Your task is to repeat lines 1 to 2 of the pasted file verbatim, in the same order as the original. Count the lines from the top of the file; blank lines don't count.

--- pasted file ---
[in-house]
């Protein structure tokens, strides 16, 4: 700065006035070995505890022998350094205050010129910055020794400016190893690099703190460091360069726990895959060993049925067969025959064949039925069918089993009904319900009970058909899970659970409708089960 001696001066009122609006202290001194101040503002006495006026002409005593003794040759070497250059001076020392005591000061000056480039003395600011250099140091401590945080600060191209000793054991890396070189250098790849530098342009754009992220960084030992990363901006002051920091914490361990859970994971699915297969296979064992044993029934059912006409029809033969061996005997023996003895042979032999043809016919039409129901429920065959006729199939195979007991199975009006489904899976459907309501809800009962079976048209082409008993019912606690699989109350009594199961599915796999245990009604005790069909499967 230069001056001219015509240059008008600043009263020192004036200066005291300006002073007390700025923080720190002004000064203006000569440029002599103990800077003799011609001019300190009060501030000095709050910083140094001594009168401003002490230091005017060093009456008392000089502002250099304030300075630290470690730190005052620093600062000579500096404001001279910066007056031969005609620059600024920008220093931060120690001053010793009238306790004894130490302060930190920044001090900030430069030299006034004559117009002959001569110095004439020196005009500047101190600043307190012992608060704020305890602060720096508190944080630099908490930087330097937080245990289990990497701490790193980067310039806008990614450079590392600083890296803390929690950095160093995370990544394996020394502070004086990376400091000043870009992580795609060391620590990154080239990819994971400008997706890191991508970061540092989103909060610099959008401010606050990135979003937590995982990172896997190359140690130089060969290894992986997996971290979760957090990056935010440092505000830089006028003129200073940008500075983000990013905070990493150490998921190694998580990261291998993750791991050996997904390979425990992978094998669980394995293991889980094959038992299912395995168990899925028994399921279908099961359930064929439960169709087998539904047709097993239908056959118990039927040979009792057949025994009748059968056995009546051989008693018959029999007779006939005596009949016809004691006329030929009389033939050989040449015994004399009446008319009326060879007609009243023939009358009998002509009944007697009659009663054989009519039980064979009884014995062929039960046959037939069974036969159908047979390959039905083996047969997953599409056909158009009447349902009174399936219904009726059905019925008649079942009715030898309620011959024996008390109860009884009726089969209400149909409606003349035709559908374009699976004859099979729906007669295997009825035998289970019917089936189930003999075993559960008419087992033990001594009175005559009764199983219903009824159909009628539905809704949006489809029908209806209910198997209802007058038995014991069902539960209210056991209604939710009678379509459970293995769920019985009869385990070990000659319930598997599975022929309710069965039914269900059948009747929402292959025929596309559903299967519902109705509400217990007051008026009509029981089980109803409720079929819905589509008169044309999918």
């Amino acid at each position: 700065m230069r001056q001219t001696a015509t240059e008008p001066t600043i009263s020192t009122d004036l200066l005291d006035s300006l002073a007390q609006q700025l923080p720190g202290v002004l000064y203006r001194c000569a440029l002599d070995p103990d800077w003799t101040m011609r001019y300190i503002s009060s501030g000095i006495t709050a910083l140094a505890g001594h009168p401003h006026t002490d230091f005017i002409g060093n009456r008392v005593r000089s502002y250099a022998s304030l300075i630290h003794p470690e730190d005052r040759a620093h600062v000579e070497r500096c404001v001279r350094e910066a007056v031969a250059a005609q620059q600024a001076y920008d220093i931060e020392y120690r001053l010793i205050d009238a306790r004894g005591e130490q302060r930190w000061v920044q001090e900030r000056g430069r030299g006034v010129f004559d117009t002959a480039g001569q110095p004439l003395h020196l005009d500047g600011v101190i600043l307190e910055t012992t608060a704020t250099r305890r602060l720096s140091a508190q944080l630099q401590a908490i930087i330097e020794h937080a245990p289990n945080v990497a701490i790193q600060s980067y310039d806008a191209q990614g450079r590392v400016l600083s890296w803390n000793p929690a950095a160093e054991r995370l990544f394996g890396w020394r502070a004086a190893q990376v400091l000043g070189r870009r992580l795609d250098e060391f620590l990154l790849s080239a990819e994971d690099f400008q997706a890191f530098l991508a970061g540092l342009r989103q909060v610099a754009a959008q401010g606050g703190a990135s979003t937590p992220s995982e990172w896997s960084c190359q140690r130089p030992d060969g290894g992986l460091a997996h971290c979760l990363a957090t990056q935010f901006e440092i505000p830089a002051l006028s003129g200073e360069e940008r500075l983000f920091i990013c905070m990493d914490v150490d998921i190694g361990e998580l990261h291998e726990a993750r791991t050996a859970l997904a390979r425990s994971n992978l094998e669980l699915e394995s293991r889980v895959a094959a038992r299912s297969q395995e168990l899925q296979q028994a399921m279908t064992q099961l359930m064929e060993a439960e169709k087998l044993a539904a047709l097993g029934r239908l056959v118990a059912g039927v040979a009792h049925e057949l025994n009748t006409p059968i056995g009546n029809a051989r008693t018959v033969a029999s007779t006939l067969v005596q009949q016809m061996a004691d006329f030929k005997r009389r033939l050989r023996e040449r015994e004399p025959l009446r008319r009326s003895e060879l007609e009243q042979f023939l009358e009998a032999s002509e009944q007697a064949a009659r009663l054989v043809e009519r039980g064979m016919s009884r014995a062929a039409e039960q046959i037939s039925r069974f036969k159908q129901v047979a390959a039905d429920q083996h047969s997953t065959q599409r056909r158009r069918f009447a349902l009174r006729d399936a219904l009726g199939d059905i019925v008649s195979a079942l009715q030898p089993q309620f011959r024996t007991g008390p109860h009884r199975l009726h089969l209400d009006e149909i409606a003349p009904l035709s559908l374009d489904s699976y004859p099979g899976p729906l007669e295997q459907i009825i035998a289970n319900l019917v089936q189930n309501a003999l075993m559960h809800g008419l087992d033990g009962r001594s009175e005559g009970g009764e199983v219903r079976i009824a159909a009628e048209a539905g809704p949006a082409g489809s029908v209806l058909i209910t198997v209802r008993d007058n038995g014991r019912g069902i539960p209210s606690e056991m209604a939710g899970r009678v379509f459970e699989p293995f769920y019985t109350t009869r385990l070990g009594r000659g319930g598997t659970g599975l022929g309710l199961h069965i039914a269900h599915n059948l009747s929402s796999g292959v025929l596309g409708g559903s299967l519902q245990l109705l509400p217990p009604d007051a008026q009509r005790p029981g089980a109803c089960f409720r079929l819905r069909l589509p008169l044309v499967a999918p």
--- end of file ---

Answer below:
[in-house]
């Protein structure tokens, strides 16, 4: 700065006035070995505890022998350094205050010129910055020794400016190893690099703190460091360069726990895959060993049925067969025959064949039925069918089993009904319900009970058909899970659970409708089960 001696001066009122609006202290001194101040503002006495006026002409005593003794040759070497250059001076020392005591000061000056480039003395600011250099140091401590945080600060191209000793054991890396070189250098790849530098342009754009992220960084030992990363901006002051920091914490361990859970994971699915297969296979064992044993029934059912006409029809033969061996005997023996003895042979032999043809016919039409129901429920065959006729199939195979007991199975009006489904899976459907309501809800009962079976048209082409008993019912606690699989109350009594199961599915796999245990009604005790069909499967 230069001056001219015509240059008008600043009263020192004036200066005291300006002073007390700025923080720190002004000064203006000569440029002599103990800077003799011609001019300190009060501030000095709050910083140094001594009168401003002490230091005017060093009456008392000089502002250099304030300075630290470690730190005052620093600062000579500096404001001279910066007056031969005609620059600024920008220093931060120690001053010793009238306790004894130490302060930190920044001090900030430069030299006034004559117009002959001569110095004439020196005009500047101190600043307190012992608060704020305890602060720096508190944080630099908490930087330097937080245990289990990497701490790193980067310039806008990614450079590392600083890296803390929690950095160093995370990544394996020394502070004086990376400091000043870009992580795609060391620590990154080239990819994971400008997706890191991508970061540092989103909060610099959008401010606050990135979003937590995982990172896997190359140690130089060969290894992986997996971290979760957090990056935010440092505000830089006028003129200073940008500075983000990013905070990493150490998921190694998580990261291998993750791991050996997904390979425990992978094998669980394995293991889980094959038992299912395995168990899925028994399921279908099961359930064929439960169709087998539904047709097993239908056959118990039927040979009792057949025994009748059968056995009546051989008693018959029999007779006939005596009949016809004691006329030929009389033939050989040449015994004399009446008319009326060879007609009243023939009358009998002509009944007697009659009663054989009519039980064979009884014995062929039960046959037939069974036969159908047979390959039905083996047969997953599409056909158009009447349902009174399936219904009726059905019925008649079942009715030898309620011959024996008390109860009884009726089969209400149909409606003349035709559908374009699976004859099979729906007669295997009825035998289970019917089936189930003999075993559960008419087992033990001594009175005559009764199983219903009824159909009628539905809704949006489809029908209806209910198997209802007058038995014991069902539960209210056991209604939710009678379509459970293995769920019985009869385990070990000659319930598997599975022929309710069965039914269900059948009747929402292959025929596309559903299967519902109705509400217990007051008026009509029981089980109803409720079929819905589509008169044309999918």